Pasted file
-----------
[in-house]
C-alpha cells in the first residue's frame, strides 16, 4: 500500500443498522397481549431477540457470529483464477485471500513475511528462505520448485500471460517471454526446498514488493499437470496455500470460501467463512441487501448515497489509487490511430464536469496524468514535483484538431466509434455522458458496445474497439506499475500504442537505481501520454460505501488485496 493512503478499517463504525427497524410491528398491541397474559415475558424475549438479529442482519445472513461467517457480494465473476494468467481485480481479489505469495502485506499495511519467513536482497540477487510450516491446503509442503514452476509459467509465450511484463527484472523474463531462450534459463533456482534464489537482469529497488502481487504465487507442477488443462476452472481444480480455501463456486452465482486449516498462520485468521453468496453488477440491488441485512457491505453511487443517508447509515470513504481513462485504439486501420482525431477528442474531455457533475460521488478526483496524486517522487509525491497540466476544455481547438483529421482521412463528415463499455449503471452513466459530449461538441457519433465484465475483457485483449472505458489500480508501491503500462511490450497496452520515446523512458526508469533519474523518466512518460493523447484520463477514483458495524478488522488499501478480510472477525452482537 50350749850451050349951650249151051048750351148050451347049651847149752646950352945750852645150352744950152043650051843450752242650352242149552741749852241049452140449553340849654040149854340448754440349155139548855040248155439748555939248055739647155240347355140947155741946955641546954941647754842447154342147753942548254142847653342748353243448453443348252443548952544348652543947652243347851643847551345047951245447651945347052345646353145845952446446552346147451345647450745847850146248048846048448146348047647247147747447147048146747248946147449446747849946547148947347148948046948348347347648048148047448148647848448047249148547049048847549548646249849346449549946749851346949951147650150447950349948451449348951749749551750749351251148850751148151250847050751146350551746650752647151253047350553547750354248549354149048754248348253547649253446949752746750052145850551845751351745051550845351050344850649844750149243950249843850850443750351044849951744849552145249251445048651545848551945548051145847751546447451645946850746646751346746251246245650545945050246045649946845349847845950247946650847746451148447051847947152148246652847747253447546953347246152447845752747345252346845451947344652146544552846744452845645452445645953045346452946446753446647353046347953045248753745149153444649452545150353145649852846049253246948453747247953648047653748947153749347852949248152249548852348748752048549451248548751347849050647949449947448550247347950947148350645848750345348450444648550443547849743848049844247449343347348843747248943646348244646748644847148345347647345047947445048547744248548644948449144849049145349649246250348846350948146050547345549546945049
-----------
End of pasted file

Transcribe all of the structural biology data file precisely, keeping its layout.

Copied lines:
[in-house]
C-alpha cells in the first residue's frame, strides 16, 4: 500500500443498522397481549431477540457470529483464477485471500513475511528462505520448485500471460517471454526446498514488493499437470496455500470460501467463512441487501448515497489509487490511430464536469496524468514535483484538431466509434455522458458496445474497439506499475500504442537505481501520454460505501488485496 493512503478499517463504525427497524410491528398491541397474559415475558424475549438479529442482519445472513461467517457480494465473476494468467481485480481479489505469495502485506499495511519467513536482497540477487510450516491446503509442503514452476509459467509465450511484463527484472523474463531462450534459463533456482534464489537482469529497488502481487504465487507442477488443462476452472481444480480455501463456486452465482486449516498462520485468521453468496453488477440491488441485512457491505453511487443517508447509515470513504481513462485504439486501420482525431477528442474531455457533475460521488478526483496524486517522487509525491497540466476544455481547438483529421482521412463528415463499455449503471452513466459530449461538441457519433465484465475483457485483449472505458489500480508501491503500462511490450497496452520515446523512458526508469533519474523518466512518460493523447484520463477514483458495524478488522488499501478480510472477525452482537 50350749850451050349951650249151051048750351148050451347049651847149752646950352945750852645150352744950152043650051843450752242650352242149552741749852241049452140449553340849654040149854340448754440349155139548855040248155439748555939248055739647155240347355140947155741946955641546954941647754842447154342147753942548254142847653342748353243448453443348252443548952544348652543947652243347851643847551345047951245447651945347052345646353145845952446446552346147451345647450745847850146248048846048448146348047647247147747447147048146747248946147449446747849946547148947347148948046948348347347648048148047448148647848448047249148547049048847549548646249849346449549946749851346949951147650150447950349948451449348951749749551750749351251148850751148151250847050751146350551746650752647151253047350553547750354248549354149048754248348253547649253446949752746750052145850551845751351745051550845351050344850649844750149243950249843850850443750351044849951744849552145249251445048651545848551945548051145847751546447451645946850746646751346746251246245650545945050246045649946845349847845950247946650847746451148447051847947152148246652847747253447546953347246152447845752747345252346845451947344652146544552846744452845645452445645953045346452946446753446647353046347953045248753745149153444649452545150353145649852846049253246948453747247953648047653748947153749347852949248152249548852348748752048549451248548751347849050647949449947448550247347950947148350645848750345348450444648550443547849743848049844247449343347348843747248943646348244646748644847148345347647345047947445048547744248548644948449144849049145349649246250348846350948146050547345549546945049